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Woman dies trying to board wrong side of TRAX

A woman was killed Saturday in the fourth accident involving a UTA TRAX train in as many days.

The 38-year-old woman apparently was trying to board the train from the street side — not from the platform — and either slipped or was hit and dragged under the train, UTA spokeswoman Andrea Packer said. The train was at the 400 South and 900 East station, bound for the University of Utah, where the victim and several friends planned to attend the U. football game.

"It appears (she) was a little bit ahead of her friends and they were yelling at her, 'Hey, you can't get on (the train) from that side,' " Salt Lake Police Lt. Robert Linton said. "The train was either moving or had started to move — right now, we're not really sure."

The woman apparently was in the street about mid-block and at about the middle of the length of the train, pounding on the doors just before the 5:26 p.m. accident, Linton said.

The train's conductor didn't see the woman and was unaware of the accident until arriving at the University station, Packer said.

Driving east on 400 South, Jessica Frank said she saw an umbrella lying handle-up in the road before she saw the accident. Frank, 17, said the victim was lying in the crosswalk on the west side of the 900 East intersection and appeared to have suffered serious injuries to her legs.

The woman, whose name was not released pending notification of family, was pronounced dead at the scene, Linton said.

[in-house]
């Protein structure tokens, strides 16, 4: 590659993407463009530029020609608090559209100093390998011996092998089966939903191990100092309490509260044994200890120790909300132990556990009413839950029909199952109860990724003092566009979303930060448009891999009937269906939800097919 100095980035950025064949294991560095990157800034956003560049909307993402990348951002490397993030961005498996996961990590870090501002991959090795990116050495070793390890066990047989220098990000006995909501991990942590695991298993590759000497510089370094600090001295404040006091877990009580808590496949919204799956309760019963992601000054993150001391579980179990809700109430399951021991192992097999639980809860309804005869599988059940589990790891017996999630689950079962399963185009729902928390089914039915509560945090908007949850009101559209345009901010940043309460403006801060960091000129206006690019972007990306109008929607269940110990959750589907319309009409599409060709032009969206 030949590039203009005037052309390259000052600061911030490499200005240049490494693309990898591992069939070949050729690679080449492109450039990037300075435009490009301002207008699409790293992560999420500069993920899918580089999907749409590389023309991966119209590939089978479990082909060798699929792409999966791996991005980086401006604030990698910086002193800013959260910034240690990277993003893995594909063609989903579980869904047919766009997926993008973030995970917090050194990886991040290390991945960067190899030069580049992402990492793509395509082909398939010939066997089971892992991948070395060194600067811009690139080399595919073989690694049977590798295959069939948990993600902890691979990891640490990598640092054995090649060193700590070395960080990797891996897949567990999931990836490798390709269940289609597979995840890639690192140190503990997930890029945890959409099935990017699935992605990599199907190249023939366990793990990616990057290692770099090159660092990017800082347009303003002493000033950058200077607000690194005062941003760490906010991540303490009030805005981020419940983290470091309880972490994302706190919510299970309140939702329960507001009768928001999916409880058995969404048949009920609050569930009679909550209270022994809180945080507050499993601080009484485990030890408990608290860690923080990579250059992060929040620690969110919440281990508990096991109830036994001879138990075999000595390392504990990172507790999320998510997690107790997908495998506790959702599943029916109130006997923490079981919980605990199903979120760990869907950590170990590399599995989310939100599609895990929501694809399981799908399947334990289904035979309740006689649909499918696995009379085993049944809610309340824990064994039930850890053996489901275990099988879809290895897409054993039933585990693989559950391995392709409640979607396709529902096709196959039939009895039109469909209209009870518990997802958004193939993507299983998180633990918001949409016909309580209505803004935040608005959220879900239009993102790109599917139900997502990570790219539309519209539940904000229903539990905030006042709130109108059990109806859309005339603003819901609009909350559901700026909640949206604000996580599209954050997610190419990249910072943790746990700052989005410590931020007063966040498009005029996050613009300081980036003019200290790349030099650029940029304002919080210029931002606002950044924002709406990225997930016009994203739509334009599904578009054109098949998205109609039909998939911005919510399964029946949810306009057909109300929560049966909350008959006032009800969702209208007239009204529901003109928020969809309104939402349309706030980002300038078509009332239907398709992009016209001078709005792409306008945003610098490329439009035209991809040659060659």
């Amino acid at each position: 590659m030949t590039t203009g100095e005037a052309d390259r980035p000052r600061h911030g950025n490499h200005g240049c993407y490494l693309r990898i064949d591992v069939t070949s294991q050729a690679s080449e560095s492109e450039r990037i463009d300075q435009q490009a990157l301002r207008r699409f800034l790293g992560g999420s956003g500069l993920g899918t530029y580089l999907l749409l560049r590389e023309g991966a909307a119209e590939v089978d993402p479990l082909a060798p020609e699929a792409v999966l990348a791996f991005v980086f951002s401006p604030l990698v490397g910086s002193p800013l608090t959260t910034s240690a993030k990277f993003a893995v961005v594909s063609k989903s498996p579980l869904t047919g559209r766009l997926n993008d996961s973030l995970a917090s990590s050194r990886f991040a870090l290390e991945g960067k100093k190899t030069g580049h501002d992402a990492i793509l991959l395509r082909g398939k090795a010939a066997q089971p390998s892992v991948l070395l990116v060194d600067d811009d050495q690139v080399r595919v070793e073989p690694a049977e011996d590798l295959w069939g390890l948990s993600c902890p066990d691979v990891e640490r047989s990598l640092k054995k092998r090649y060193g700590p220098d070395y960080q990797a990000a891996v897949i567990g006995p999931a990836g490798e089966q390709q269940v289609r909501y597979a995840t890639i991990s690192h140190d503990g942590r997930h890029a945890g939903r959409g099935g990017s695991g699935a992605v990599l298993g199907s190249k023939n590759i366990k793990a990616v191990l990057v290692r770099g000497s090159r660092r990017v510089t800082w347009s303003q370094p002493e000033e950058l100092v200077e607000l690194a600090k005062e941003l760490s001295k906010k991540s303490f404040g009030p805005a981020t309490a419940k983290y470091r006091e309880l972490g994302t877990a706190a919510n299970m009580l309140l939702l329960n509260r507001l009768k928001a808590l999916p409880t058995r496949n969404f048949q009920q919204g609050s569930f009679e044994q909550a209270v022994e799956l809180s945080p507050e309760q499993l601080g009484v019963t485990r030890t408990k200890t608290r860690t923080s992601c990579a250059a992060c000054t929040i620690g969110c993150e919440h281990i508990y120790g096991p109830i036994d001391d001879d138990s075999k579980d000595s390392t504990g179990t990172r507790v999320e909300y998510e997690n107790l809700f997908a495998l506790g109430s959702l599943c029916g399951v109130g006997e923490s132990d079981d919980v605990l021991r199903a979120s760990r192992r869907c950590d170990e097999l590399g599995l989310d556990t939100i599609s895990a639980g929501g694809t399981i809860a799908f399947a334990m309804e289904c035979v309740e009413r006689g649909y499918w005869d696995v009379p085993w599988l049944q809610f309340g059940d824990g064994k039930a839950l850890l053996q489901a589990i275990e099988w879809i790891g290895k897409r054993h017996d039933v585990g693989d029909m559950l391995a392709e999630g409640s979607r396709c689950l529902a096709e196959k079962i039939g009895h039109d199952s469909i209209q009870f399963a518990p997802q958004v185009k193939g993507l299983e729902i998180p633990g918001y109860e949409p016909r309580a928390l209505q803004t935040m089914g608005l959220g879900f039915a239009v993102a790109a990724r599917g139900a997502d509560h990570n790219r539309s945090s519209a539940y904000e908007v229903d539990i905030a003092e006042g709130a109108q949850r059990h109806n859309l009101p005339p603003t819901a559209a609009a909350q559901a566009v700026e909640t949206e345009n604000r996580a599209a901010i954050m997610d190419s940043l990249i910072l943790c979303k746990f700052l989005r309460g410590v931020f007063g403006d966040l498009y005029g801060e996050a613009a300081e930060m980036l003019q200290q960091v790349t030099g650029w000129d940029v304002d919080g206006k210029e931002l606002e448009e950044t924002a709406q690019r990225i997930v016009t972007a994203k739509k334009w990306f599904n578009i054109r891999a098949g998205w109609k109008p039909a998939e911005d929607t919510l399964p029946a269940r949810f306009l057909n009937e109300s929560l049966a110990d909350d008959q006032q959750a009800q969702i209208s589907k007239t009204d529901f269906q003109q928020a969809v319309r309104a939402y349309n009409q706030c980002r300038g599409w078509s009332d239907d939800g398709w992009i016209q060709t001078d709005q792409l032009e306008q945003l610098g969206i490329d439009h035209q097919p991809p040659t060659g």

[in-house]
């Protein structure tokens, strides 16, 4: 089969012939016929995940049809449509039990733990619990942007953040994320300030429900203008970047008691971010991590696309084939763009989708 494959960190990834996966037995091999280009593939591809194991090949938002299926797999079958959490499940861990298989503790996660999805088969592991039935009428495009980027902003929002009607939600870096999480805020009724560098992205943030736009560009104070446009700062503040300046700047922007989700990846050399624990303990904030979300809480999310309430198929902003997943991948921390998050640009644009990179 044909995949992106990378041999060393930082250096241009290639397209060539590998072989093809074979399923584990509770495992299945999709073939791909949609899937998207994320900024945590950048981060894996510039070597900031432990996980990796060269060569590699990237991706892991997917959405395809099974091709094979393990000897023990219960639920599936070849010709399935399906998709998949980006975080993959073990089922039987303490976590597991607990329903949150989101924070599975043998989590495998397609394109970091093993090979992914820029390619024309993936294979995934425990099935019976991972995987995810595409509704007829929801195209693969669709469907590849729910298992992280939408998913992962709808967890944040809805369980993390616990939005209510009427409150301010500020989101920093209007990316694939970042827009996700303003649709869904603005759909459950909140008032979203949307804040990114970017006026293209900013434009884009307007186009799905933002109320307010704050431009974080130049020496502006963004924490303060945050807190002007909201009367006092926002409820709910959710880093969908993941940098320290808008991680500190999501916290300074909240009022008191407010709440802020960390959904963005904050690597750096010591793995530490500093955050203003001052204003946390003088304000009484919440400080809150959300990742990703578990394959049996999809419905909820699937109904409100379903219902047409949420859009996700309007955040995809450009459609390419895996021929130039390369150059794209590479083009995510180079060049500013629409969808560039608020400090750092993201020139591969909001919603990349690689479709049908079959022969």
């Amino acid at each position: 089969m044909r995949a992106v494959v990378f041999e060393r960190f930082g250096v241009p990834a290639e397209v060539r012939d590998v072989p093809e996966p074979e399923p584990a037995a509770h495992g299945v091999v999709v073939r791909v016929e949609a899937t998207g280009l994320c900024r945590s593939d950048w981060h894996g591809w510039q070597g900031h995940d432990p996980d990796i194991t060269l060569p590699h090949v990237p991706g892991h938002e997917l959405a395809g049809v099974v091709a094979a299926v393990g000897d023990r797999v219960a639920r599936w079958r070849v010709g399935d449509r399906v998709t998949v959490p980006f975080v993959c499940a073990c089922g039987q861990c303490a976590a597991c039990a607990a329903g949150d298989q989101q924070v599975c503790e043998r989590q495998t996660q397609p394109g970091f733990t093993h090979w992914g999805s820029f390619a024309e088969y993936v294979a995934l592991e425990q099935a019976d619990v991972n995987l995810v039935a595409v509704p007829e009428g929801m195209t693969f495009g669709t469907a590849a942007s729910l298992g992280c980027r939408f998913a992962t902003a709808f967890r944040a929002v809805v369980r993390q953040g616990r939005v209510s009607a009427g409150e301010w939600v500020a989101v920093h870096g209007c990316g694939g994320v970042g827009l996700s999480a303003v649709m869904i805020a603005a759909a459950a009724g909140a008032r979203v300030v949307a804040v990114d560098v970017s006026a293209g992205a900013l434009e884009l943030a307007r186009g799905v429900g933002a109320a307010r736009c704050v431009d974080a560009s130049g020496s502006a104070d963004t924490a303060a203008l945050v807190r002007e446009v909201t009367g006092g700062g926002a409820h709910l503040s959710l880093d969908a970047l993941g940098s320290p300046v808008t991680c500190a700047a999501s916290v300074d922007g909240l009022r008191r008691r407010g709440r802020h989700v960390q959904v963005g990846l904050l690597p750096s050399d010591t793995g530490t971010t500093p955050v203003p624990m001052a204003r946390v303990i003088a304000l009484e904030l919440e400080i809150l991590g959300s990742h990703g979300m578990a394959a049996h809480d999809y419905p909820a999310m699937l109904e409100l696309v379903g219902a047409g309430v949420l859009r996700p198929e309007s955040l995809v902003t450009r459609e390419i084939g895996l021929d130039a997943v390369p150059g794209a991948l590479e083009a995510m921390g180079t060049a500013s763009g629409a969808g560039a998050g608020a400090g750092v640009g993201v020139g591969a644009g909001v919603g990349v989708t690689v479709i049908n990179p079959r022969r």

"This is an unfortunate situation and a strong reminder to obey all of the safety rules, to use the crosswalks and to board the platforms safely," Packer said.

But pedestrians frequently ignore their safety when dashing to catch trains, said Jonathan Morrow, a clerk at the Phillips 66 gas station, 873 E. 400 South.

"I look out there all the time and see people running through traffic to catch trains, and you hear (conductors) pounding on the horn," said Morrow, who was emptying trash Saturday when a woman ran into the station and asked him to dial 911 for help. "People are oblivious . . . and those are not good odds."

Saturday's accident was the fourth since Wednesday but the only one to result in a fatality.

Seven people have died in accidents involving TRAX trains since the light-rail line began service in December 1999. Of the deaths, four are believed to have been suicides, Packer said. One of those was in March of this year.

Saturday's accident was the third fatality involving a pedestrian. The first was in 2000, when Delores Betenes was hit while running to catch a train near 188 West and 3900 South. The second, in November 2002, also occurred near the TRAX platform at 400 South and 900 East. In that accident, Ernie Soto, 48, was crossing 400 South at about 850 East when he was struck by an oncoming train. The train operator sounded his horn and hit the brakes but was unable to stop in time.

Per UTA policy, train operators involved in accidents, including the one Saturday, are immediately tested for drug and alcohol use and then placed on leave, Packer said. Counseling is offered, and drivers return to work as soon as they are able, she said.